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Local

IVCC holds line on tuition

Committee learns cost per credit hour staying at $133

OGLESBY — There will be no tuition increase at Illinois Valley Community College in 2019-20, the board’s audit finance committee learned recently.

“There won’t be many community colleges in the state who will make that statement,” IVCC President Jerry Corcoran said.

IVCC will freeze tuition at $133 per credit hour for the summer, fall and spring semesters, Cheryl Roelfsema, vice president for Business Services and Finance, said as part of her report on the three-year financial plan.

The administration will seek the approval of the full board on Feb. 14.

IVCC’s $133 rate compares to a “peer average” (for community colleges of similar size, location and resources) of $141.25 and a state average of $144.36.

Roelfsema said IVCC is hopeful that keeping costs down along with the addition of new programs in agriculture, cybersecurity and medical assistant will help enrollment.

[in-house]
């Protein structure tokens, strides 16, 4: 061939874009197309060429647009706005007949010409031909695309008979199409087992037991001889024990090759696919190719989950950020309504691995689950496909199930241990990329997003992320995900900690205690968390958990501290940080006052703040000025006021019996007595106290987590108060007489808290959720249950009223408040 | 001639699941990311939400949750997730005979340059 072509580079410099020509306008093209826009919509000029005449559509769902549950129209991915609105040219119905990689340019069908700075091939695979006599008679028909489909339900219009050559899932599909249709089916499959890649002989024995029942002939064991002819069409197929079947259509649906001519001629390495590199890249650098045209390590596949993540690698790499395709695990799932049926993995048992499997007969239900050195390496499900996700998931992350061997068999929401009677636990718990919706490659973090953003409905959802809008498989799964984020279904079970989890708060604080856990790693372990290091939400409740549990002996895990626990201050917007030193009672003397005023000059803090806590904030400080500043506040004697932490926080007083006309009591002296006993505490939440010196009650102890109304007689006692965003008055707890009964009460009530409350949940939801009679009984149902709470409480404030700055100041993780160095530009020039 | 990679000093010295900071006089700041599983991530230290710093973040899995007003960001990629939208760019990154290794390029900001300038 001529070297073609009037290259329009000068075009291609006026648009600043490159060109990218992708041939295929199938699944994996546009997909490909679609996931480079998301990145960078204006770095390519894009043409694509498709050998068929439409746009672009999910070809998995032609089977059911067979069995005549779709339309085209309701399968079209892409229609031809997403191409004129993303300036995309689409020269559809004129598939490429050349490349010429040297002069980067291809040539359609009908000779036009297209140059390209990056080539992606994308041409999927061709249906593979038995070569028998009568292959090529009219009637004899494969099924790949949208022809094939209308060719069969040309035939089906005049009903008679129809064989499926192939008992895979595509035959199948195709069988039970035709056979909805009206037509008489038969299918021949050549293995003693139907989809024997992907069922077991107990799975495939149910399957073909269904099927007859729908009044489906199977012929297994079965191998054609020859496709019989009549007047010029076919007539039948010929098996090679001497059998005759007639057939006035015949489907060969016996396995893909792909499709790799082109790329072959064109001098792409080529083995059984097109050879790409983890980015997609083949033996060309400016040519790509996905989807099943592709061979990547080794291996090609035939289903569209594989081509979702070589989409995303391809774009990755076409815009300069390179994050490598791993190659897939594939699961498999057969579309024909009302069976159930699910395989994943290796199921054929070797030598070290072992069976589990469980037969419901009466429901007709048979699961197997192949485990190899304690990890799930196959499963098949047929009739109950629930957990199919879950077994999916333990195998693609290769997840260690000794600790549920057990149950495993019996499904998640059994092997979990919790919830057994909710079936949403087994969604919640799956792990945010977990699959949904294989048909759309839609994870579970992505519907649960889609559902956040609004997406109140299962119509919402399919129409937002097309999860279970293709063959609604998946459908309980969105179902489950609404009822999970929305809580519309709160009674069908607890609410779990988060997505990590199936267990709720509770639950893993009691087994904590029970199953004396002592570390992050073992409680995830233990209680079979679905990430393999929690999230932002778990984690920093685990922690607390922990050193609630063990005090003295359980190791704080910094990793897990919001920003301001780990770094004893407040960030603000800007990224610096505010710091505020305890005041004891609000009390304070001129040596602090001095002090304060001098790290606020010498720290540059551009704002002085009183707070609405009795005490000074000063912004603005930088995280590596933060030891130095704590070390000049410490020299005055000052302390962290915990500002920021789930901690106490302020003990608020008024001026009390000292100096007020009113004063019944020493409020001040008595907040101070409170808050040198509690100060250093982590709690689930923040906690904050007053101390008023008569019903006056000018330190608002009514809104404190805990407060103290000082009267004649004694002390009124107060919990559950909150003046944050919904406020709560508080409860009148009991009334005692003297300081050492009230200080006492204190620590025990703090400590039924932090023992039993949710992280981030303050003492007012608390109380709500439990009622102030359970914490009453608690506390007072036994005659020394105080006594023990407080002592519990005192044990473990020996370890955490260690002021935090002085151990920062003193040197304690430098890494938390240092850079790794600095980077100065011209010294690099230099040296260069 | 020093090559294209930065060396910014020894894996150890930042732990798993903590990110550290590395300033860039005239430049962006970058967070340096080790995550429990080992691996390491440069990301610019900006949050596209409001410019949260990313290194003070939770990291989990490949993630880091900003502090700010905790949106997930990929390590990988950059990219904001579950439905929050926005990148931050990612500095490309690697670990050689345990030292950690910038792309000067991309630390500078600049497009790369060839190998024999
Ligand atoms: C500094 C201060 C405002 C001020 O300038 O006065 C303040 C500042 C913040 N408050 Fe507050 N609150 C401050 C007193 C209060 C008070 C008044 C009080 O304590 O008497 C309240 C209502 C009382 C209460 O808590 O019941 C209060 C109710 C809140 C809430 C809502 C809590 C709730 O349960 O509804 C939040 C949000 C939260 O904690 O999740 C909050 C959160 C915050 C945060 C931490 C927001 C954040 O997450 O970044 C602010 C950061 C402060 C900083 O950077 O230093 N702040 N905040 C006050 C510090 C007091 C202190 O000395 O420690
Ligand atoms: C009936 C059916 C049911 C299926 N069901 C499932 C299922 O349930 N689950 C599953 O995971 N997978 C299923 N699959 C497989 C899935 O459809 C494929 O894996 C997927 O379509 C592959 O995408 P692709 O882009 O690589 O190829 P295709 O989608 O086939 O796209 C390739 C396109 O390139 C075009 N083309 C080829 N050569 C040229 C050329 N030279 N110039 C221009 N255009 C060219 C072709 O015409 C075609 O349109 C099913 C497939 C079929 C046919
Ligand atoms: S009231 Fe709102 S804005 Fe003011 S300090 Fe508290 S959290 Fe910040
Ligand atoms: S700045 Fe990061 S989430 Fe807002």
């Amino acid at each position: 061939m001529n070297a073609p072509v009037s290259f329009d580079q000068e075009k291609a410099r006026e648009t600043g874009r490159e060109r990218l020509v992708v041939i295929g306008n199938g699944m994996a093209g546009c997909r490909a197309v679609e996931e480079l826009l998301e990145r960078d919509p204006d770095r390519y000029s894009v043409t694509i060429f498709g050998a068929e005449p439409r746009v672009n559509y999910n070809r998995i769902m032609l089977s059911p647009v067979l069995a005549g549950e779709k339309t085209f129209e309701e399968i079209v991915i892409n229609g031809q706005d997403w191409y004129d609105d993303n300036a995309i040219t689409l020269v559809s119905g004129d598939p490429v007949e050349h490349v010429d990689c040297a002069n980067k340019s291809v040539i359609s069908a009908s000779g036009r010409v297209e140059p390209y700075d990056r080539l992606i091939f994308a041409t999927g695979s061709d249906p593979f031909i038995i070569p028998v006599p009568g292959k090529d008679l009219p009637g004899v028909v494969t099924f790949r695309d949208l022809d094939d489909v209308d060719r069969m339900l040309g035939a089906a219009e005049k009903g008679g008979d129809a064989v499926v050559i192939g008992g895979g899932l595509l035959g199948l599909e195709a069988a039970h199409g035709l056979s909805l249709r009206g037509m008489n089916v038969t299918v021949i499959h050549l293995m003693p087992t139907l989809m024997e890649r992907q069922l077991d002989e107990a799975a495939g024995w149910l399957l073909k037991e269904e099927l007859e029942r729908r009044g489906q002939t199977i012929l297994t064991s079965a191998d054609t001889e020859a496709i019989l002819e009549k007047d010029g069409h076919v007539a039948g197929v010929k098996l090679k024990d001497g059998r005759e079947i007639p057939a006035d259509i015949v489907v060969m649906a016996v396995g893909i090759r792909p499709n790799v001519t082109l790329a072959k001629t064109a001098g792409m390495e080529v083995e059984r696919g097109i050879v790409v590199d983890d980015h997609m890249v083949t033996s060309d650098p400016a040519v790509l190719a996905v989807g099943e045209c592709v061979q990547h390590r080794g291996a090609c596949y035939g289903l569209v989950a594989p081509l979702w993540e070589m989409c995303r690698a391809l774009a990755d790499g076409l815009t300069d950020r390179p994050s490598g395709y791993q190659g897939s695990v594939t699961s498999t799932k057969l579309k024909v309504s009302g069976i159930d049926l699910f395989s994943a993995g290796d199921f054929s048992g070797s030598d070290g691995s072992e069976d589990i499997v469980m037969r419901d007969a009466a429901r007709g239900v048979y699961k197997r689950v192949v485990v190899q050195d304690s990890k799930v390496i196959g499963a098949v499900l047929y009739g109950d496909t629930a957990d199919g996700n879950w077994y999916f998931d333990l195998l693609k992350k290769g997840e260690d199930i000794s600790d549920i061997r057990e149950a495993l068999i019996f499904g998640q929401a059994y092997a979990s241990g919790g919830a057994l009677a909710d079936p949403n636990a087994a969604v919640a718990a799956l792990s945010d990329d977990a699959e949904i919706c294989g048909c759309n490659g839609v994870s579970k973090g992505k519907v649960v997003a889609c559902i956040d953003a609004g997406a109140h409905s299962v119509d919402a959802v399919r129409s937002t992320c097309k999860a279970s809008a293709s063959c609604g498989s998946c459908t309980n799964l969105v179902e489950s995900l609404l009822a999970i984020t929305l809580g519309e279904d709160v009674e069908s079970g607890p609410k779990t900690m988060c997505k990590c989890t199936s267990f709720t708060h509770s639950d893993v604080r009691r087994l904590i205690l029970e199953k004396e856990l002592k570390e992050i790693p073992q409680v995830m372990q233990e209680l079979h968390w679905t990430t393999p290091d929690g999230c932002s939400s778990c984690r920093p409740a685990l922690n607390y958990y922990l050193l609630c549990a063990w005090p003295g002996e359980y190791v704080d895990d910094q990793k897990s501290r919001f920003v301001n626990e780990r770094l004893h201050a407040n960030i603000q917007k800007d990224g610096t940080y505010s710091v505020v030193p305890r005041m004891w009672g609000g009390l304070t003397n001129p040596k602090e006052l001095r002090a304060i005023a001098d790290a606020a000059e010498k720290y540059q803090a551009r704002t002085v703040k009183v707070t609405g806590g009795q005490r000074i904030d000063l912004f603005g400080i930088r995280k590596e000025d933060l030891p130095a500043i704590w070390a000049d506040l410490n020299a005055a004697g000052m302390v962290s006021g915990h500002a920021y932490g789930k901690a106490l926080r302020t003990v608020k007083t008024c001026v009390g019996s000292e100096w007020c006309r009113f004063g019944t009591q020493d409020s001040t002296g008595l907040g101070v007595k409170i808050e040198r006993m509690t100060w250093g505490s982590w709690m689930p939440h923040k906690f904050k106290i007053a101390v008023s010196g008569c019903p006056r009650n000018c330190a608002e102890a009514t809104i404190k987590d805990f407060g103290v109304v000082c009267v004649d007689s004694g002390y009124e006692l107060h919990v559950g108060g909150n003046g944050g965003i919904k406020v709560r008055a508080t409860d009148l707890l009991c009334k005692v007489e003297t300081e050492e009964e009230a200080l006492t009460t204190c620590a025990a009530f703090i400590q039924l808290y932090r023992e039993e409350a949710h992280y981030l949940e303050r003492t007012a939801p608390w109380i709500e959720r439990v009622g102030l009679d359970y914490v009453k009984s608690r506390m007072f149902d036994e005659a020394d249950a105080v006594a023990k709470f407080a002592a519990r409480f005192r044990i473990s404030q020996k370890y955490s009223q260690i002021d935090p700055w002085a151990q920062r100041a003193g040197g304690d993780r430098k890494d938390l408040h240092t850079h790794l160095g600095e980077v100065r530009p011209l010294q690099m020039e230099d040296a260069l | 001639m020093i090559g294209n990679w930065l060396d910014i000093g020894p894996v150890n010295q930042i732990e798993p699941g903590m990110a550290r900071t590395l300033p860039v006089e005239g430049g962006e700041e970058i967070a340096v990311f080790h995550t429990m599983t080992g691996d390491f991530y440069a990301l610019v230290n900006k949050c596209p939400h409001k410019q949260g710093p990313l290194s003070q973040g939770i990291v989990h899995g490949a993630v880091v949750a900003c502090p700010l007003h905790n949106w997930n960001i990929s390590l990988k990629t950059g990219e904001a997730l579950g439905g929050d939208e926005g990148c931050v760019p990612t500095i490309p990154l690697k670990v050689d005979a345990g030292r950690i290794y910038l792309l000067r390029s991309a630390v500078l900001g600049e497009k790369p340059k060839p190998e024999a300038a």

“Our plan is optimistic about enrollment growth and cautious on state funding,” she said.

While the college awaits Gov. J.B. Pritzker’s February budget address, it expects state funding to maintain current levels.

Property tax income is expected to increase 1.5 percent per year, Roelfsema said, while noting Exelon Generating Station’s 2019 assessment will increase from $435 million to $460 million.

In a memo to Corcoran, Roelfsema said in summary: “The struggle to maintain enrollments is the highest priority. Over the next three years, it will be important to match personnel with enrollments. New programs will be considered and current programs evaluated for viability.”

In other business, audit finance approved bringing to the full board:

• The administration’s recommendation to change 86 course fees: 62 increases, 2 new courses, 15 decreases and the assignment of fees to 7 existing courses.

• Transfer of $450,000 to a Capital Development Board trust account for the building of an agriculture program storage building where the dairy barn once stood. Corcoran said the building design will require IVCC board approval before it can proceed.

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